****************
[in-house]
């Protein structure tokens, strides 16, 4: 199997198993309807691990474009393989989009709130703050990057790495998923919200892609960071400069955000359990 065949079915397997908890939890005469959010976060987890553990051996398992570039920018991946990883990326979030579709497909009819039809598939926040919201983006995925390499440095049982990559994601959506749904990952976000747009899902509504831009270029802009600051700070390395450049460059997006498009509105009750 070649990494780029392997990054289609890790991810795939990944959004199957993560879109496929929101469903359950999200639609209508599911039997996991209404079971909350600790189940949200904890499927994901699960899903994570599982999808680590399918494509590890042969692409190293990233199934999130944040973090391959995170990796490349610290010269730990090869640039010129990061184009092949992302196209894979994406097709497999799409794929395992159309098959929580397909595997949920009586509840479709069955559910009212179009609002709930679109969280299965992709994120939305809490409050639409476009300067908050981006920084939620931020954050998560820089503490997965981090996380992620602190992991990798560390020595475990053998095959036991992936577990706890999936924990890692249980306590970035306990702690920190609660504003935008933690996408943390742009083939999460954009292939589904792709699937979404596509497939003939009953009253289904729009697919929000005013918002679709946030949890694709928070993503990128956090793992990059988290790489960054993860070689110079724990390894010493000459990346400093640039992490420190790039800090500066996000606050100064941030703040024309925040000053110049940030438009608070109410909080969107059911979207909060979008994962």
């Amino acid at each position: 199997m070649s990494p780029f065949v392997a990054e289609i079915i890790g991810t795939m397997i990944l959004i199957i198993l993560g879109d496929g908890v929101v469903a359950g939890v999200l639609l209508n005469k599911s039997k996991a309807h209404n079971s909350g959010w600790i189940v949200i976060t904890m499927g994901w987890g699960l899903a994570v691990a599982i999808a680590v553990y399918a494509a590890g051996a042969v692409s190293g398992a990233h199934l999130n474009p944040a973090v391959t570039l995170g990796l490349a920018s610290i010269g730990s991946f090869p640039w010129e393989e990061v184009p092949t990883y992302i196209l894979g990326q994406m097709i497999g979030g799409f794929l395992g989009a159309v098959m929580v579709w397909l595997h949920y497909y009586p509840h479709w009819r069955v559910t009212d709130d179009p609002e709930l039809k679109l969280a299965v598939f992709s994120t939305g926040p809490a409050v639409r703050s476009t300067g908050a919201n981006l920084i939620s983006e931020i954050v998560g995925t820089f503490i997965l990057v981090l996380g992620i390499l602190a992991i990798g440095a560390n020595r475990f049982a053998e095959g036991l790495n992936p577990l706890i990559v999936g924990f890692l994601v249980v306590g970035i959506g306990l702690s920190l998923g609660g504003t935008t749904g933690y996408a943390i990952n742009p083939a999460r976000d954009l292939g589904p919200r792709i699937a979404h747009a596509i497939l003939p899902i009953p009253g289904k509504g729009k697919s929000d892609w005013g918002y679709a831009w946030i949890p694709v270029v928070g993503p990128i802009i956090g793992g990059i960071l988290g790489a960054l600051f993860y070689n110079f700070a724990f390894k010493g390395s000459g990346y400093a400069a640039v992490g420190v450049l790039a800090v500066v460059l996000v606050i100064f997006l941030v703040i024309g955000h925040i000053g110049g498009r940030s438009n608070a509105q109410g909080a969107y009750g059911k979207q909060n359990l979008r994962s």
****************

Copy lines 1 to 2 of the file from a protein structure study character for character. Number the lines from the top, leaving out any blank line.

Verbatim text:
[in-house]
């Protein structure tokens, strides 16, 4: 199997198993309807691990474009393989989009709130703050990057790495998923919200892609960071400069955000359990 065949079915397997908890939890005469959010976060987890553990051996398992570039920018991946990883990326979030579709497909009819039809598939926040919201983006995925390499440095049982990559994601959506749904990952976000747009899902509504831009270029802009600051700070390395450049460059997006498009509105009750 070649990494780029392997990054289609890790991810795939990944959004199957993560879109496929929101469903359950999200639609209508599911039997996991209404079971909350600790189940949200904890499927994901699960899903994570599982999808680590399918494509590890042969692409190293990233199934999130944040973090391959995170990796490349610290010269730990090869640039010129990061184009092949992302196209894979994406097709497999799409794929395992159309098959929580397909595997949920009586509840479709069955559910009212179009609002709930679109969280299965992709994120939305809490409050639409476009300067908050981006920084939620931020954050998560820089503490997965981090996380992620602190992991990798560390020595475990053998095959036991992936577990706890999936924990890692249980306590970035306990702690920190609660504003935008933690996408943390742009083939999460954009292939589904792709699937979404596509497939003939009953009253289904729009697919929000005013918002679709946030949890694709928070993503990128956090793992990059988290790489960054993860070689110079724990390894010493000459990346400093640039992490420190790039800090500066996000606050100064941030703040024309925040000053110049940030438009608070109410909080969107059911979207909060979008994962």